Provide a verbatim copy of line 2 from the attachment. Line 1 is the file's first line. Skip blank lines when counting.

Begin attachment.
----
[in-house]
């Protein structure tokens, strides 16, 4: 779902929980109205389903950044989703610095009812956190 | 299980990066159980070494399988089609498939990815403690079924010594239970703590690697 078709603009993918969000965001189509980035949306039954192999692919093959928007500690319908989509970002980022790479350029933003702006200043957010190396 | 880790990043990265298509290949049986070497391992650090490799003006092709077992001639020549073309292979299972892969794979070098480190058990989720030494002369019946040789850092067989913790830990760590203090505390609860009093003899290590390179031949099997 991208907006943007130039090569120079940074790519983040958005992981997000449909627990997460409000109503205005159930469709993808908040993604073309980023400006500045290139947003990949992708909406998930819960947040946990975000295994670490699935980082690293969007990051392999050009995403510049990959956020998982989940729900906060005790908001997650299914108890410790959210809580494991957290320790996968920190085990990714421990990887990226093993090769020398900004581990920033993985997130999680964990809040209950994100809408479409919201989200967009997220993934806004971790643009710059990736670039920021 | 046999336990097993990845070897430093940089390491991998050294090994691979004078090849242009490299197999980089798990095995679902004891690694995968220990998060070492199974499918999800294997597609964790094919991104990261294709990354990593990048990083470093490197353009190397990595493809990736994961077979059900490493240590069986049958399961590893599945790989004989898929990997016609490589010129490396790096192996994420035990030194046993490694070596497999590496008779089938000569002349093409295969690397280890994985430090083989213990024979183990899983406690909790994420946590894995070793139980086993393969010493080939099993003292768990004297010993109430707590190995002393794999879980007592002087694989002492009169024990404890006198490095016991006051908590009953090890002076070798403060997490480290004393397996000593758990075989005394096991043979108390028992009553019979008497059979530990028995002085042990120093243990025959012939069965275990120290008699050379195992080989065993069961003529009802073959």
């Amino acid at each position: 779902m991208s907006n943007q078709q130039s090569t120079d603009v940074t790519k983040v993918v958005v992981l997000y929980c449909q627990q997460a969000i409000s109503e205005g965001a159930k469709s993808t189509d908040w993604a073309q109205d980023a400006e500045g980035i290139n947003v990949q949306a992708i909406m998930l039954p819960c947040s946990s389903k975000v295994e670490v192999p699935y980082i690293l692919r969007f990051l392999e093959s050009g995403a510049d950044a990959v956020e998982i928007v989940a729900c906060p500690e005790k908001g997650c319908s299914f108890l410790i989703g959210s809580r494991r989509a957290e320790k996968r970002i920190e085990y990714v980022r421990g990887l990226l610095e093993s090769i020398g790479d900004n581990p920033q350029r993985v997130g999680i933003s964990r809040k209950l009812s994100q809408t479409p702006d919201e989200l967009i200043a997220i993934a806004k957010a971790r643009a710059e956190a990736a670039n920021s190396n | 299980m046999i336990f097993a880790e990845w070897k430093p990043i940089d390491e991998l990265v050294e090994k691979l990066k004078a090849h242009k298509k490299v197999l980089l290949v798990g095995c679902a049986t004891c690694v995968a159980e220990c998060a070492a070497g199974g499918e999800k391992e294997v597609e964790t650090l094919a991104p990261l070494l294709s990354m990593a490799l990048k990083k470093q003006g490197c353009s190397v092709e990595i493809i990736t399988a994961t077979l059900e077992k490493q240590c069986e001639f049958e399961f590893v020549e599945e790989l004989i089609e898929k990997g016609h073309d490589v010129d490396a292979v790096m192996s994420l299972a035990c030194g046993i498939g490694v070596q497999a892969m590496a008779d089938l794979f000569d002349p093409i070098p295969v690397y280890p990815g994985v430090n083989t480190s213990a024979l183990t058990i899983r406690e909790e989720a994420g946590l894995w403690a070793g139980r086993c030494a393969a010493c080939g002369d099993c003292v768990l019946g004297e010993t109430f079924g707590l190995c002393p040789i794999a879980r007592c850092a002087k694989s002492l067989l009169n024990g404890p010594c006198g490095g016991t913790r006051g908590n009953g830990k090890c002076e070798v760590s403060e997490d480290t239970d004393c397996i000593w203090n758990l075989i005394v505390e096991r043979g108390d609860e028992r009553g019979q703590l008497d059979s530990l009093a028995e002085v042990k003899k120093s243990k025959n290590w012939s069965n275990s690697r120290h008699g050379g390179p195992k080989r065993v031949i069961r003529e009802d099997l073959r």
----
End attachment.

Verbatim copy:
């Protein structure tokens, strides 16, 4: 779902929980109205389903950044989703610095009812956190 | 299980990066159980070494399988089609498939990815403690079924010594239970703590690697 078709603009993918969000965001189509980035949306039954192999692919093959928007500690319908989509970002980022790479350029933003702006200043957010190396 | 880790990043990265298509290949049986070497391992650090490799003006092709077992001639020549073309292979299972892969794979070098480190058990989720030494002369019946040789850092067989913790830990760590203090505390609860009093003899290590390179031949099997 991208907006943007130039090569120079940074790519983040958005992981997000449909627990997460409000109503205005159930469709993808908040993604073309980023400006500045290139947003990949992708909406998930819960947040946990975000295994670490699935980082690293969007990051392999050009995403510049990959956020998982989940729900906060005790908001997650299914108890410790959210809580494991957290320790996968920190085990990714421990990887990226093993090769020398900004581990920033993985997130999680964990809040209950994100809408479409919201989200967009997220993934806004971790643009710059990736670039920021 | 046999336990097993990845070897430093940089390491991998050294090994691979004078090849242009490299197999980089798990095995679902004891690694995968220990998060070492199974499918999800294997597609964790094919991104990261294709990354990593990048990083470093490197353009190397990595493809990736994961077979059900490493240590069986049958399961590893599945790989004989898929990997016609490589010129490396790096192996994420035990030194046993490694070596497999590496008779089938000569002349093409295969690397280890994985430090083989213990024979183990899983406690909790994420946590894995070793139980086993393969010493080939099993003292768990004297010993109430707590190995002393794999879980007592002087694989002492009169024990404890006198490095016991006051908590009953090890002076070798403060997490480290004393397996000593758990075989005394096991043979108390028992009553019979008497059979530990028995002085042990120093243990025959012939069965275990120290008699050379195992080989065993069961003529009802073959």